The Cedar Fire was a human-caused wildfire which burned out of control through a large area of Southern California in October 2003. Driven by Santa Ana Winds, the fire burned 2,820 buildings (including 2,232 homes) and had killed 15 people including one firefighter before being contained on November 3, making it the largest fire in recorded California history. The Cedar Fire was one of 15 fires throughout Southern California that month, including the Old Fire, which became known as the "2003 Firestorm" and the "Fire Siege of 2003."
Initially, winds were moderate and spread of the fire was relatively slow. By midnight only about had burned. However, by that time the winds had shifted and began to increase (easterly "Santa Ana" winds) and the fire began moving quickly westward . Overnight, the fast-moving fire killed 12 people living in Wildcat Canyon and Eucalyptus Hills, in the northern part of Lakeside, who had little or no warning that the fire was approaching, and destroyed 28 homes on the Barona Indian Reservation. In only a few hours the Cedar Fire had pushed southwest over and had burned over at an average rate of per hour and crossed several large highways including I-15. By noon on October 26 the fire was burning hundreds of homes in the Scripps Ranch community of San Diego, and was threatening many others.
The fire forced the evacuation of the main air traffic control facility for San Diego and Los Angeles, shutting down all commercial air traffic in the area and disrupting air traffic across the United States. On October 26, the fire forged into Alpine, Harbison Canyon and Crest burning hundreds more homes in areas that had been devastated by the Laguna Fire 33 years earlier. By October 28, the strong easterly Santa Ana winds died down and the fire turned east consuming another . The entire community of Cuyamaca and most of nearby Cuyamaca Rancho State Park and many homes in the town of Julian were destroyed. On October 29 a fire engine crew who were attempting to defend a house in the Riverwood Estates near Santa Ysabel became entrapped and overrun by the fire. One firefighter was killed and three others were injured, one severely. Full containment was achieved on November 3 and the fire completely controlled on December 5.
The turning away of the Sheriff's helicopters by the Forest Service came under severe attack by the public, media and elected officials, believing that an opportunity to prevent the fire from becoming out of control had been lost. The State has an aviation assets "cutoff" policy which stated that "aircraft (planes or helicopters) may not be dispatched so as to arrive at an incident no later than 30 minutes before sunset". The pilot later claimed he could have made three water drops in the time he had before darkness. However, a study performed by the US Forest Service concluded that even if the helicopter had been able to drop multiple loads of water with direct hits on the flames, the impact on the fire would have been minimal. Cutoff also prevented two air tankers and a helicopter stationed at Ramona Airport from being dispatched to the fire, although the tankers likely could not have been used anyway as the pilots had just spent seven hours fighting another fire, and FAA regulations stipulated that they could not continue to fly.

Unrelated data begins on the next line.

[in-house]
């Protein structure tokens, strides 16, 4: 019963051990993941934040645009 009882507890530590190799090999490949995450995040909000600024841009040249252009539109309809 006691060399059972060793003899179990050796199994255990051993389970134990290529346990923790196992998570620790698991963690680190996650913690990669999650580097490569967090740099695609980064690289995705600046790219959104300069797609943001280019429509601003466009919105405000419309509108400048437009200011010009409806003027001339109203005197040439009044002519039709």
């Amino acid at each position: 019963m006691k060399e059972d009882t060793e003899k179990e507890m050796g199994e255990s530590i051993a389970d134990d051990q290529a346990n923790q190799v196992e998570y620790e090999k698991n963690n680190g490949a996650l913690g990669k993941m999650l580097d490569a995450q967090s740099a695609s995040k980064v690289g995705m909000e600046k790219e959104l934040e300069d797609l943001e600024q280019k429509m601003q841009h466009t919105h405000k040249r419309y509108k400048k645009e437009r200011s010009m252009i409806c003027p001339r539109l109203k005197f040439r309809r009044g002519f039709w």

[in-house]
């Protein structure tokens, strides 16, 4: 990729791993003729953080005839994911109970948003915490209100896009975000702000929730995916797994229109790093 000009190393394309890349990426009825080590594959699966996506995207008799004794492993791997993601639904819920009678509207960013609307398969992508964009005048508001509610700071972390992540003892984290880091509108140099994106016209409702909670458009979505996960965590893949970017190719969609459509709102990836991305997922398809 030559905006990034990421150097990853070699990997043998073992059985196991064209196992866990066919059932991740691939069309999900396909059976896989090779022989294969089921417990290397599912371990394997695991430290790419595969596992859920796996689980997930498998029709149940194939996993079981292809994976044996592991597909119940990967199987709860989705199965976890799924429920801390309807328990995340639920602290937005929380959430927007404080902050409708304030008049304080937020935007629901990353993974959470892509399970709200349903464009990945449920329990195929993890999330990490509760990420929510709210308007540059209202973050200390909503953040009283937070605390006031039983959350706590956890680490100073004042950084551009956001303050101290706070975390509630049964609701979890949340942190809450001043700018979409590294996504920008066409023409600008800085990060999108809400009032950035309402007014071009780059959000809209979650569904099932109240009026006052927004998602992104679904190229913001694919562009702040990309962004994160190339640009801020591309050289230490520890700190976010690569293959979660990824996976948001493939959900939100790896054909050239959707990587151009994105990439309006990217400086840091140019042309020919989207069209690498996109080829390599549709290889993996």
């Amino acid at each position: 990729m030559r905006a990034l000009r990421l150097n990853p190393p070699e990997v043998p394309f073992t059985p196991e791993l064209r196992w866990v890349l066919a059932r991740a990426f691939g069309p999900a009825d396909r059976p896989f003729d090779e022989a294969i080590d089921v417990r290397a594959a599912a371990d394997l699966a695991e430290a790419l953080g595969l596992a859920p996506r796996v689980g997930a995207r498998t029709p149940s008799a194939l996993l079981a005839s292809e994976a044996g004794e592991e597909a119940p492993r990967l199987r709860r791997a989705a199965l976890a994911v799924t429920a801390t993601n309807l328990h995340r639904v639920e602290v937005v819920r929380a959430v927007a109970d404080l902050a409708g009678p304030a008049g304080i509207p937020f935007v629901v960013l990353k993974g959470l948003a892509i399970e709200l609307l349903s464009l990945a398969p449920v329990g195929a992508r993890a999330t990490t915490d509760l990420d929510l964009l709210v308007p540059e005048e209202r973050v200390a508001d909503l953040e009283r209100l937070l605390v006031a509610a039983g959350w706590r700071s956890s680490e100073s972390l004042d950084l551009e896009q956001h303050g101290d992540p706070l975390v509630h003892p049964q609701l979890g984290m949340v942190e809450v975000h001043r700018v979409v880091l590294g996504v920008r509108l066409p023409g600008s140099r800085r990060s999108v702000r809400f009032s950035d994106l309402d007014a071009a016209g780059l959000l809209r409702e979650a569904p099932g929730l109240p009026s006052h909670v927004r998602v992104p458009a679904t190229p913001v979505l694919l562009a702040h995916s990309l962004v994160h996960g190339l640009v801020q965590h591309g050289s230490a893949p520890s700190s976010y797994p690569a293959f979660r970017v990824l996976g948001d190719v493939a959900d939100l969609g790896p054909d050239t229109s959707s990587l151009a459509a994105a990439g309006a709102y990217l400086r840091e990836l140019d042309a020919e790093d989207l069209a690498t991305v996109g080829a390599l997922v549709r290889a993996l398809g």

A contributing factor to the initial lack of aviation resources to fight the fire was the state's "no divert" policy, which allows incident commanders to dedicate certain resources to a particular fire; the policy applied to both airborne aircraft as well as those on the ground awaiting dispatch. At the time that the Cedar Fire started, there were already 11 other fires burning in the region. Aviation resources in the area were currently being held on the ground under a "no divert" declaration, in order to be available for structures' protection on another fire. However, weather and visibility at the other fire was precluding their use, so the aircraft sat idle despite the fact that the conditions were acceptable for their use on the Cedar Fire.
Resources to relieve the initial attack crews did not appear on the fire scene until around 5:00 a.m. PDT on Monday 27 October, since they had to be dispatched from Northern California, which was depleted in its own right, and some were delayed on their way by other fires in the northern region.
Both the media and area elected officials were also critical of the lack of use of military aviation assets which were located nearby at Camp Pendleton and Miramar. The U.S. Marine Corps operates CH-46 Sea Knight and CH-53 Sea Stallion helicopters that can carry water-dropping buckets, but existing policies prohibited their use until all other civilian resources were used. Additionally, the military aircraft radios were not compatible with those used by most state and local fire agencies, and the military pilots had not received any training in fire-specific operations.
The California wildfires of October 2007 are a series of wildfires that began burning across Southern California on October 202007, forcing the evacuation of approximately 900,000 residents. At least 1,500 homes were destroyed and around of land have burned from Santa Barbara County to the Mexican border. As of October 24, 16 active fires were burning in the region. Six people have died and at least 70 others have been injured. As of November 9, all active fires have been contained. Compared to the Cedar Fire, rescources were more efficiently used and evacuations were organized much more quickly.
The Cedar Fire: some personal observations.(deputy chief with the California Department of Forestry and Fire Protection)
Jan 01, 2005; DEPUTY CHIEF JOHN HAWKINS John Hawkins is a deputy chief with the California Department of Forestry and Fire Protection (CDF...